Sometimes you have a skein of fingering-weight yarn that doesn't want to be socks, either because it's too delicate to care for or too special to relegate to something you're just going to stick inside shoes anyway. Single-ply yarns, cashmere blends, hand-dyed souvenir yarns from trips to far-flung yarn stores ... all of these can be showcased beautifully in this V-stitch crochet cowl. The pattern is simple and easy to start and stop, making this the perfect on-the-go project, especially as gift-giving season approaches.
- 4.0 mm crochet hook (US size G)
- 4.5 mm crochet hook (US size 7)
- about 60 gm fingering weight yarn (I used Hedgehog Fibers' Skinny Singles from River Colors Studio in color Opalite)
SC - single crochet ch - chain
DC - double crochet sl st - slip stitch
- Using the 4.5 mm hook, chain 84. Join with a sl st, being careful not to twist.
- Using the 4.0 mm hook, chain 4. DC in same chain as sl st. [Skip chain, (DC, chain 1, DC) in next chain] around. End round with sl st in 3rd chain of beginning of round, then sl st in the resulting ch-1 space to the left of where you just joined.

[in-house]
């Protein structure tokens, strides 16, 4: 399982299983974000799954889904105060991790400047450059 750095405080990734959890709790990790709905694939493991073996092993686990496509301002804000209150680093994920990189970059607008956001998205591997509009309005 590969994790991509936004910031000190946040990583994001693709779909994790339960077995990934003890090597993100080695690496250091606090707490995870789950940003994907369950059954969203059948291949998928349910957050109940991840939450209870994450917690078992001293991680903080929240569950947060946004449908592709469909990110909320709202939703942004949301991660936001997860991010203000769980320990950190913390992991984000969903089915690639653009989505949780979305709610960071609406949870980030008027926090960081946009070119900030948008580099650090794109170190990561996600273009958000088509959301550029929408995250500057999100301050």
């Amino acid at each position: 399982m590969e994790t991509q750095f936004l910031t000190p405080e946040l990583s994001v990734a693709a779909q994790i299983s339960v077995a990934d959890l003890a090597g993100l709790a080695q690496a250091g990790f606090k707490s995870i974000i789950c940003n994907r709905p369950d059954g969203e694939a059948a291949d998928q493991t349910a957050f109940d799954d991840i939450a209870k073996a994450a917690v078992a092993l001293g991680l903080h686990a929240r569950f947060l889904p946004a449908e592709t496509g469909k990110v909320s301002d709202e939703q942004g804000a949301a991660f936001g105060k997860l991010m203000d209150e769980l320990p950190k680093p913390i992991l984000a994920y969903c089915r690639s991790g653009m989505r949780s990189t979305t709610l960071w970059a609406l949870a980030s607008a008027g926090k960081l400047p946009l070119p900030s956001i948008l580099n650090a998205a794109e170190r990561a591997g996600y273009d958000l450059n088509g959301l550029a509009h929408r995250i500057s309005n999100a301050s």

- Chain 4. DC in same ch-1 space as sl st. [DC, chain 1, DC) in next ch-1 space] around. End with a sl st in 3rd chain of beginning of round, and sl st in the resulting ch-1 space to the left of where you just joined.
- Repeat step 3 until cowl is desired length or you are not quite out of yarn (sample repeated the round 27 times).
- Using the 4.5 mm hook, chain 2. [SC loosely in space between next 2 DC stitches] around. End with a sl st in second stitch of beginning of round. Fasten off and weave in ends.
There's no reason this pattern has to be confined to fingering weight yarns. Just adjust the hook sizes to match your yarn choice (when in doubt, go bigger than you think you need, because you want the stitches to be flexible and soft). Chain an even number of stitches that's big enough to slip over your head once it's joined into a circle, and get going! For reference, I used 62 stitches with aran/chunky yarn (super fast project!) and 100 chains with heavy lace weight yarn (much slower going, but a totally awesome way to use the qiviut yarn I bought in Alaska).